By V. Balakrishnan
September 7th, 2010
Brushing our teeth is something we do every morning without sparing a second thought. But like each and every act of daily life, this too had come under the keen observation of the sages of the past. And like many other daily acts, they prescribed a routine for cleaning our teeth too.
Accordingly, before cleaning the teeth, one has to hold water in mouth, gargle well and spit it out. While doing this, bow your head to the left side, for there are rishis in front of us and devas on our right side. As per old beliefs, the left side alone is vacant.
Now start brushing. Take a small, green twig of neem, red mandaaram, fig or mango tree, beat its head with a stone and brush with this softened end. This prescription appears in Devi Bhagavatham also.
However, on certain days like Vavu, Prathama, Shashti, Navami, Ekadasi etc, this sort of brushing is not permitted. On these days, gargling 12 times with fresh water will do.
While brushing, mentally chant the prayer:
"Annadyaya vyoohadhwamse somorajayamagamatu Samemukham prakshalyate yasasa cha bhagena cha
Ayurbalam yasorvarcha: pasuvasooni cha brahma
prajnjancha medhancha twannodehi vanaspathe”
In Kerala, Sankarasmriti does not encourage people to brush using these twigs. According to the text, burnt chaff or leaves of the mango tree are preferable to twigs.
Householders should not brush their teeth on Sundays and Tuesdays. There is also a taboo on brushing one’s teeth on birthdays, Prathipadam, Chaturdasi etc as well. However, no such restrictions are binding on Mondays. It is a must-day for brushing!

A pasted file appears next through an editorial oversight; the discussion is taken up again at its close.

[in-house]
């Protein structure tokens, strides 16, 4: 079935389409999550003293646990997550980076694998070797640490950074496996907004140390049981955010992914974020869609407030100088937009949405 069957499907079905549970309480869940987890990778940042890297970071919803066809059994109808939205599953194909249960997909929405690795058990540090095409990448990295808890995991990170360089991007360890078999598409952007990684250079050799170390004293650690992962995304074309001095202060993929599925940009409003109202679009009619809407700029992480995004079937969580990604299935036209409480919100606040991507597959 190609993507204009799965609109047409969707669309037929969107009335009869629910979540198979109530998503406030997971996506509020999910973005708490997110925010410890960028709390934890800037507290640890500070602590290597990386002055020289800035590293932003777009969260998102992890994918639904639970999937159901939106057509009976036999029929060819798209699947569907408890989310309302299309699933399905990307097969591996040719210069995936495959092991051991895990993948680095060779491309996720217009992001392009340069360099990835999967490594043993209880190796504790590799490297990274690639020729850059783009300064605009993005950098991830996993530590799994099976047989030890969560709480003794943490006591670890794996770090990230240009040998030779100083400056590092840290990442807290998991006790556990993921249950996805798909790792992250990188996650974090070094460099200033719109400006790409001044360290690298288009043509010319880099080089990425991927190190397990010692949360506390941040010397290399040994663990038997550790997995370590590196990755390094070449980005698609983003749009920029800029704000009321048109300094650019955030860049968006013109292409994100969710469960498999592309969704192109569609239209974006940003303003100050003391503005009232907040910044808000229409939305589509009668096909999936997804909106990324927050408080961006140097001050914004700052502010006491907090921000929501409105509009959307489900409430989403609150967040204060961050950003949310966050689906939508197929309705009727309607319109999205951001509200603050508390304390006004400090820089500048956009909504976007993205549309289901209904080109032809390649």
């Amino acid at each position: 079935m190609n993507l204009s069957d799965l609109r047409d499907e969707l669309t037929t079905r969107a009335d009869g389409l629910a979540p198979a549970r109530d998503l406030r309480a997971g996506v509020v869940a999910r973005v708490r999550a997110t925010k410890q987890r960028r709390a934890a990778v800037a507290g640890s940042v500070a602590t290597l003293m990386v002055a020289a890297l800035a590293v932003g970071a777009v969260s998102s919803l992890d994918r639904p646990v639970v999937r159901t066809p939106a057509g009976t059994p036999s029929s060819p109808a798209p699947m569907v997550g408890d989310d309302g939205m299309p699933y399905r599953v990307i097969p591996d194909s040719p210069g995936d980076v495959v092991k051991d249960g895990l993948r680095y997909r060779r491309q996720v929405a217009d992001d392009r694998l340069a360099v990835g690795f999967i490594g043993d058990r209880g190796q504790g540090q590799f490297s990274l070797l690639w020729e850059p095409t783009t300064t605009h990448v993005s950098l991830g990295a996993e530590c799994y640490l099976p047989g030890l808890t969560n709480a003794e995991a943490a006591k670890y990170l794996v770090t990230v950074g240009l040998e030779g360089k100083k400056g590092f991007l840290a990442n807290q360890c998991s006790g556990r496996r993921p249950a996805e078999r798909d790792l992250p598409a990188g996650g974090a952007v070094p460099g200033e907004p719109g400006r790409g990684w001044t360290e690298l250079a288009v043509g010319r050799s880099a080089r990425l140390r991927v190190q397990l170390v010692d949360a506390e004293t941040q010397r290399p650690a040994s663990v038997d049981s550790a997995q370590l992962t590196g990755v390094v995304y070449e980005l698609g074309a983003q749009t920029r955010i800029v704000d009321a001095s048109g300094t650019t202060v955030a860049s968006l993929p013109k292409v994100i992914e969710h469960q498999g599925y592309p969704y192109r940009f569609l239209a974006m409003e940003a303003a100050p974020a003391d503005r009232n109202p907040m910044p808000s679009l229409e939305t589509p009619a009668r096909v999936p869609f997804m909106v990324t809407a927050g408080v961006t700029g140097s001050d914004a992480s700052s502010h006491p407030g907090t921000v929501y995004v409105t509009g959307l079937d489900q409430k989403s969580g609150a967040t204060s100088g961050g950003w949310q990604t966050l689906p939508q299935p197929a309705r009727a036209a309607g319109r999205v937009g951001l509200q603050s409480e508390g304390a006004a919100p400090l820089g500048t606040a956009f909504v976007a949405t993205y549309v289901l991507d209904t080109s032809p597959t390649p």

Likewise, the texts warn us not to brush our teeth facing southwards. You can face east or northeast while brushing your teeth.
One may wonder why there are specific instructions with regard to trifles like brushing one’s teeth.
Traditional beliefs and observances have something remarkable in them and that is why they persisted so long. For one, these prescriptions urge us to do justice to great beings. And, more importantly, they indicate that no task is mundane.
In Yajnavalkya Smriti, for instance, bathing is mainly classified into Mukhyam and Gaunam, and these have six and seven sub-divisions respectively. All auspicious acts are supposed to be done after taking a bath. Otherwise they don’t incur any results. Hence, one has to begin the day with bathing.
However, there is restriction on bathing on certain days like Ahashti, Ashtami, and newmoon. Likewise, one should not take bath immediately after food, while suffering from diseases and at midnight. Dip-bath in water bodies or bathing in medicinal water is recommended.
While bathing in a lake or river one has to imagine the presence of holy rivers Ganga, Yamuna and Saraswati and worship them uttering the shloka:
“Gangae cha Yamunae chaiva Godavari Saraswathi
Narmada Sindhu Kaveri theertho asmin samidhin kuru”
After taking bath, one should stand in the water and undertake certain observances to please the deities. Then drying your hair and body, again as per specific prescriptions, you can return home.
These restrictions and prescriptions succeeded in ensuring personal and social wellness apart from imposing habits of hygiene on our ancestors.
— Dr Venganoor Balakrishnan is the author of Thaliyola, a book on Hindu beliefs and rituals. He has also written books on the Vedas and Upanishads. The author can be reached at firstname.lastname@example.org
Source: The Asian Age